|Ascott Residence Trust||Hospitality||Singapore, Asia||$3,977.2m|
|Mapletree North Asia Commercial Trust||Commercial, retail||China, Hong Kong, Japan||$3,769.3m|
|Frasers Centrepoint Trust||Retail||Singapore||$3,375.5m|
|Frasers Logistics & Industrial Trust||Industrial, logistics||Australia, Germany, Netherlands||$3,008.6m|
|SPH REIT||Retail||Singapore, Australia||$2,950.2m|
|OUE Commercial REIT||Commercial||Singapore, China||$2,804.1m|
|Parkway Life REIT||Healthcare||Singapore, Japan, Malaysia||$2,262.7m|
|Ascendas India Trust||Commercial, Retail||India||$2061.9m|
|CDL Hospitality Trust||Hospitality||Worldwide||$1,844.5m|
|CapitaLand Retail China Trust||Retail||China||$1,837.8m|
|Manulife US REIT||Commercial||US||$1,631.4m|
|Frasers Commercial Trust||Commercial||Singapore, Australia, UK||$1,604.1m|
|Starhill Global REIT||Commercial, retail||Singapore, Australia, Malaysia, Japan, China||$1,552.7m|
|Cromwell European REIT||Commercial||Europe||$1,490.5m|
|Frasers Hospitality Trust||Hospitality||Worldwide||$1,336.8m|
|Far East Hospitality Trust||Hospitality||Singapore||$1,313.4m|
|AIMS APAC REIT||Industrial||Singapore, Australia||$1,027m|
|Prime US Reit||Commercial||US||$962m|
|First REIT||Healthcare||Singapore, Indonesia, South Korea||$800m|
|Cache Logistics Trust||Industrial||Singapore, Australia, China||$767.6m|
|Lippo Malls Indonesia Retail Trust||Retail||Indonesia||$651.4m|
|Soilbuild Business Space REIT||Industrial||Singapore, Australia||$644.6m|
|EC World REIT||Logistics||China||$592.9m|
|Dasin Retail Trust||Retail||China||$533.8m|
|ARA Hospitality Trust||Hospitality||US||$487.6m|
|Sabana Shari’ah Compliant Industrial REIT||Industrial||Singapore||$484.4m|
|Eagle Hospitality Trust||Hospitality||US||$461.6m|
|BHG Retail Trust||Retail||China||$340.7m|
|Elite Commercial REIT||Commercial||UK||–|
|Lendlease Global REIT||Commercial, Retail||Singapore, Italy||–|
All data is taken from SGX Stock Screener. The data and analysis are valid as of 20 Feb 2020. Note that the figures fluctuate on a day-to-day basis.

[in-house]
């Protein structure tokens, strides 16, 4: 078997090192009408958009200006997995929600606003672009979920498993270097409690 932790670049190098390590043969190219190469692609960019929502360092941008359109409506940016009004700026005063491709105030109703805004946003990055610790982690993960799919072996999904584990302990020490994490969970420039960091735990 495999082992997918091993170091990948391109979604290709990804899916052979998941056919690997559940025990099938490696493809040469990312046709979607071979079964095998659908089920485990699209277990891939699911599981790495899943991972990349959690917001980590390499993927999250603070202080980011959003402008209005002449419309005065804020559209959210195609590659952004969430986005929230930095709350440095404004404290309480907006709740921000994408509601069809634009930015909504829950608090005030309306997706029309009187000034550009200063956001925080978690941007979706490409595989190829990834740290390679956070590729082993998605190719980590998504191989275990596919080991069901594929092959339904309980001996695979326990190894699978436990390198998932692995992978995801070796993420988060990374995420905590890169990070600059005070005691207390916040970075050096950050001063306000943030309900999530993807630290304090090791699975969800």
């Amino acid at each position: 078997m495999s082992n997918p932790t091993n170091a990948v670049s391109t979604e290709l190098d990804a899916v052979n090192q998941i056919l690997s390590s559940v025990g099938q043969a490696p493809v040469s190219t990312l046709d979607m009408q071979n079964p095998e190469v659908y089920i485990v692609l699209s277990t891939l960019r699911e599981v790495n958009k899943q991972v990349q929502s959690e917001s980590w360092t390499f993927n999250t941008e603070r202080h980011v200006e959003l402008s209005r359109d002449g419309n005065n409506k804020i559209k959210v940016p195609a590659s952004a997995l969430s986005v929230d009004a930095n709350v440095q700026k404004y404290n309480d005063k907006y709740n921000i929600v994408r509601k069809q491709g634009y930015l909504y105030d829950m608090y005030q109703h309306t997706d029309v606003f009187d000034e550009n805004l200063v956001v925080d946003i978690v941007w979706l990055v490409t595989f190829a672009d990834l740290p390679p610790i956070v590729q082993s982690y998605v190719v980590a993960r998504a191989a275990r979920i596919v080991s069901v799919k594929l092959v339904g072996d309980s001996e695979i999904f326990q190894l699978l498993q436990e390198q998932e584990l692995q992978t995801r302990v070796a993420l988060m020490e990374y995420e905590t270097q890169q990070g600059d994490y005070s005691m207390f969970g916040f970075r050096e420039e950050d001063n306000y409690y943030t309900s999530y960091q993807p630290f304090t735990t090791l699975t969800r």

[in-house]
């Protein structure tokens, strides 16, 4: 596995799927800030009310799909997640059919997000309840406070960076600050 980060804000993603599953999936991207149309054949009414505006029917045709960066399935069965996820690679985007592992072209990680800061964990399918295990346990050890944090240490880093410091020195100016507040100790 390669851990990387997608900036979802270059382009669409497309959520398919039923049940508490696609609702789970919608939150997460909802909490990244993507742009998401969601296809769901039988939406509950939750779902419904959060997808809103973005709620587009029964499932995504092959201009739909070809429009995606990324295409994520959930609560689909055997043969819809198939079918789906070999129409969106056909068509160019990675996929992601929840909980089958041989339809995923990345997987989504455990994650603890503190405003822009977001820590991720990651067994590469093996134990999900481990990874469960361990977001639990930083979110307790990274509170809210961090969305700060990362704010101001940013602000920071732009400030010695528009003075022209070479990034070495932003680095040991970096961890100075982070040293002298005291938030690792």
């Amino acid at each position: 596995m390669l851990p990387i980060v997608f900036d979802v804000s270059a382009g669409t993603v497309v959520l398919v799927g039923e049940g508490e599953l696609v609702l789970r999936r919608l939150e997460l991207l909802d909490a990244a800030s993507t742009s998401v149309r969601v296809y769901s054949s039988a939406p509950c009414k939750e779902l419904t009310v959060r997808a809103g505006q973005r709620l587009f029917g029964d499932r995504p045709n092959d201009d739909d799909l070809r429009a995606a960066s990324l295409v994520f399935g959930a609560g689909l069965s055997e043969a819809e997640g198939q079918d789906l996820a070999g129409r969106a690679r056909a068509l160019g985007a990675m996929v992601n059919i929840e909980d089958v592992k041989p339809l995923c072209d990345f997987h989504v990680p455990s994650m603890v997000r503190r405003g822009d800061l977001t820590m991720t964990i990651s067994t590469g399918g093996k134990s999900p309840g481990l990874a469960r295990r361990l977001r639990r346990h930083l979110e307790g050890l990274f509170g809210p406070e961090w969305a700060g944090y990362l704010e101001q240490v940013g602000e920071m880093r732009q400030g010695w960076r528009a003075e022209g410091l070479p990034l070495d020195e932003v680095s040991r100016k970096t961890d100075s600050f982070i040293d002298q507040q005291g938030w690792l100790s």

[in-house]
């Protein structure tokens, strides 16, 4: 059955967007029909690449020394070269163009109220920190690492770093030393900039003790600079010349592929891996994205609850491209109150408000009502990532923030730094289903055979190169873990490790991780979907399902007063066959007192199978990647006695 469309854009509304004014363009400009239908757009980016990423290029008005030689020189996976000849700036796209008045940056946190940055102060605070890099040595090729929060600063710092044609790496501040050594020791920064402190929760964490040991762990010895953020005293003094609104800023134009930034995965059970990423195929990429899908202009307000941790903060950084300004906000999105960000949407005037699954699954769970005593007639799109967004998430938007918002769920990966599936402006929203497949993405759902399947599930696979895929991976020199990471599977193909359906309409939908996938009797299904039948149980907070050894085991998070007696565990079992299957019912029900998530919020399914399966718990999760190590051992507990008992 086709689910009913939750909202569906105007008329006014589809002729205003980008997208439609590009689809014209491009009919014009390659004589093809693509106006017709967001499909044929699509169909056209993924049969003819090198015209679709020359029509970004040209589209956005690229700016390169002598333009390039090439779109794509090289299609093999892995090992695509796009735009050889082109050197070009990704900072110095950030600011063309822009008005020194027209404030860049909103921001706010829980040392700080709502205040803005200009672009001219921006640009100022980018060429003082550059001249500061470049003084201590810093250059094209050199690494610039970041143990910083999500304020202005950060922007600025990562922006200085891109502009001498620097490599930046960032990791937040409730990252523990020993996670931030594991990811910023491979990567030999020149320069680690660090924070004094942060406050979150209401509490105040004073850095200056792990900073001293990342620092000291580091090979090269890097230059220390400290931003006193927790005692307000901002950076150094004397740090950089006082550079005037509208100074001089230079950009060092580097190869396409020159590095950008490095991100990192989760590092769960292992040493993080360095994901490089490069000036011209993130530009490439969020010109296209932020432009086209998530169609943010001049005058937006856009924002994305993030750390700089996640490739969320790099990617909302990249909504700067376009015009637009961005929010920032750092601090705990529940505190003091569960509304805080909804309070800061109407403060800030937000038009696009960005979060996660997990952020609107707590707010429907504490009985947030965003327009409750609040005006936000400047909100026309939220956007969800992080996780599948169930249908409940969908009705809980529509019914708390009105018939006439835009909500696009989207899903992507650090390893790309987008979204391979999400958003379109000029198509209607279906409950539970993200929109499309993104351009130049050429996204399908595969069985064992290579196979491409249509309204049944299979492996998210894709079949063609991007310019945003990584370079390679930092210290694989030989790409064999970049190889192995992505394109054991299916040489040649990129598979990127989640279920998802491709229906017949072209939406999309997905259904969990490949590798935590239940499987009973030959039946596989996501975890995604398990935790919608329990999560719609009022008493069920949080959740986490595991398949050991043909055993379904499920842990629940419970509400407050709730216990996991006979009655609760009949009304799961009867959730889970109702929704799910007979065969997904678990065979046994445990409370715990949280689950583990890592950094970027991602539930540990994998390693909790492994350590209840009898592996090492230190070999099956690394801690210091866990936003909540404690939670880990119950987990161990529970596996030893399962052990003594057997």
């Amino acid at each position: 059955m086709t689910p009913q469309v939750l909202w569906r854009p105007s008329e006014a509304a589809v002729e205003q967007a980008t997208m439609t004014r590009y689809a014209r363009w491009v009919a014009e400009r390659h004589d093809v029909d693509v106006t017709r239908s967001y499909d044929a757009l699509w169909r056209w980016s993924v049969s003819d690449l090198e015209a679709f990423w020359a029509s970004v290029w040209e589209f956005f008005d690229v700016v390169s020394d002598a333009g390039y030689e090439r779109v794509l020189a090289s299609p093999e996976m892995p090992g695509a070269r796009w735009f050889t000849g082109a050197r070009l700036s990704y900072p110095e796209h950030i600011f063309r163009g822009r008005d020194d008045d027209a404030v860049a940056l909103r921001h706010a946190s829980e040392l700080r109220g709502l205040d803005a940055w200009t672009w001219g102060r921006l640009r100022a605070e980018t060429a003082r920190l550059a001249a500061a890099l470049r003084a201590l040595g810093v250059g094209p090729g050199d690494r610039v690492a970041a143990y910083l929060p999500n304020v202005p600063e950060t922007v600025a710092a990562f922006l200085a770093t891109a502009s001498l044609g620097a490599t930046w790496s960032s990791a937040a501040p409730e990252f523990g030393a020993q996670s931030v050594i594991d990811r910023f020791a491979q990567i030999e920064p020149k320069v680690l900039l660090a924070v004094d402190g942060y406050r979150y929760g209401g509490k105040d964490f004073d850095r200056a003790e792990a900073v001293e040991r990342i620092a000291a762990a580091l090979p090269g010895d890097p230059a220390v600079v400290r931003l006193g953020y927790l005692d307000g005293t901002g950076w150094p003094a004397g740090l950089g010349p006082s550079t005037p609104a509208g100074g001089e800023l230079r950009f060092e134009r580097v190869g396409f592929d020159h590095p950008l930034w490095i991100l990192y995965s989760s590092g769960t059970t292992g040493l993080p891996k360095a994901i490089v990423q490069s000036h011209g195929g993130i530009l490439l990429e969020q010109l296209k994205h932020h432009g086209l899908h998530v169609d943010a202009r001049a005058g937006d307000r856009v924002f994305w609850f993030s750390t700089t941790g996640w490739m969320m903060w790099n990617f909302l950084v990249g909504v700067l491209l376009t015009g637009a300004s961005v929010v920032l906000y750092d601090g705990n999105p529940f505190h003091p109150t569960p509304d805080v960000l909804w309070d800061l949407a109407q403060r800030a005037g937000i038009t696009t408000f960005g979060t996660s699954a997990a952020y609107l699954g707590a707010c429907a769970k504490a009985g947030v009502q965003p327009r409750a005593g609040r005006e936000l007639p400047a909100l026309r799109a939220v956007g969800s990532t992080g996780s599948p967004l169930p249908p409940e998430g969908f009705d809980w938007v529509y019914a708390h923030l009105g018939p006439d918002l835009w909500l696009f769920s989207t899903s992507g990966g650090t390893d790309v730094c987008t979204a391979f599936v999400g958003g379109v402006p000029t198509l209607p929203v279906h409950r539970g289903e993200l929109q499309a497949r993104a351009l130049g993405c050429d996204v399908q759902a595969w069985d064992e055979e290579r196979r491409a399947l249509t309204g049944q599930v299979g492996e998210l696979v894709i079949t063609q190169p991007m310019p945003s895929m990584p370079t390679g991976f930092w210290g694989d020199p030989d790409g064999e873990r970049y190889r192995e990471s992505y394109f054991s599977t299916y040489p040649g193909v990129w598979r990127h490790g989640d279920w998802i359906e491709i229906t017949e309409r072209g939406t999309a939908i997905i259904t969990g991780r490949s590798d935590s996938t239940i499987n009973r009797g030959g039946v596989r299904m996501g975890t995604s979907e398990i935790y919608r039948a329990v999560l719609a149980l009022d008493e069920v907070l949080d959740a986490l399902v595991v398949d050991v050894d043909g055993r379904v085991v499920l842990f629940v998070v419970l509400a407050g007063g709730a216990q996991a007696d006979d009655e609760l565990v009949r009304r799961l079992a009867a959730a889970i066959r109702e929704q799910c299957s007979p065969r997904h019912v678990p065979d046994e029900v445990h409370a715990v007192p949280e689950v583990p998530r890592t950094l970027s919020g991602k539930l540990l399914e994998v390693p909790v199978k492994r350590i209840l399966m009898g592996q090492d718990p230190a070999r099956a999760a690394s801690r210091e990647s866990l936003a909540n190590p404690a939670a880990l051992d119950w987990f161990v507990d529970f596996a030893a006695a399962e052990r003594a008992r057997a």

Which are the most popular Singapore REITs and why?
Have trouble narrowing down your options? Here’s a snapshot of the 10 most popular “beginner” REITs in Singapore, ranked by yield (best to worst). The data is from SGX Stock Screener and is valid as of 20 Feb 2020:
|Singapore REIT||Share price||Dividend yield||Portfolio type|
|Dasin Retail Trust||$0.83||8.7%||Retail buildings in China|
|Lippo Malls Indonesia Retail Trust||$0.26||8.31%||Retail buildings in Indonesia|
|EC World Reit||$0.74||8.25%||Industrial buildings in China|
|Sasseur REIT||$0.82||8.15%||Outlet shopping malls in China|
|Cache Logistics Trust||$0.71||7.49%||Logistics warehouse properties in Singapore|
|BHG Retail REIT||$0.67||6.72%||Shopping malls in China|
|Eagle Hospitality Trust||$0.53||6.56%||Hospitality buildings|
|IREIT||$0.85||6.52%||Office, retail and industrial buildings in Europe|
|Frasers Hospitality Trust||$0.70||6.03%||Hotels, serviced residences|
|Sabana REIT||$0.46||5.31%||Industrial buildings|
Dasin Retail Trust (share price $0.83)
Dasin Retail Trust is Singapore’s first China retail property trust that provides direct exposure to the fast-growing Pearl River Delta Economic zone. This region is growing into an important economic hub of China and is a bustling region with a focus in manufacturing and trade. Currently, it gives the highest dividend yield with close to 9%.
Lippo Malls Indonesia Retail Trust (share price $0.26)
Lippo Malls Indonesia Retail Trust is a Singapore based real estate investment trust with the key objective of owning and investing long term in real estate in Indonesia that are used for retail or retail-related purposes. This REIT is a steal, offering a high dividend yield with a really low share price.
EC World REIT (share price $0.74)
EC World REIT is a Singapore real estate investment trust that invests in a diversified portfolio of real estate in China used for e-commerce, supply chain and logistics purposes. This REIT provides direct exposure to the growing sector of logistics and e-commerce in China.
Sasseur REIT (share price $0.82)
Sasseur REIT certainly seems to have a winning formula: It manages factory outlet shopping malls in China. Sounds like money raining from the sky, doesn’t it? Its dividend yield has just been released, and it does live up to the hype with close to 10% dividends for those lucky investors who took the plunge early on, although that has dipped a little.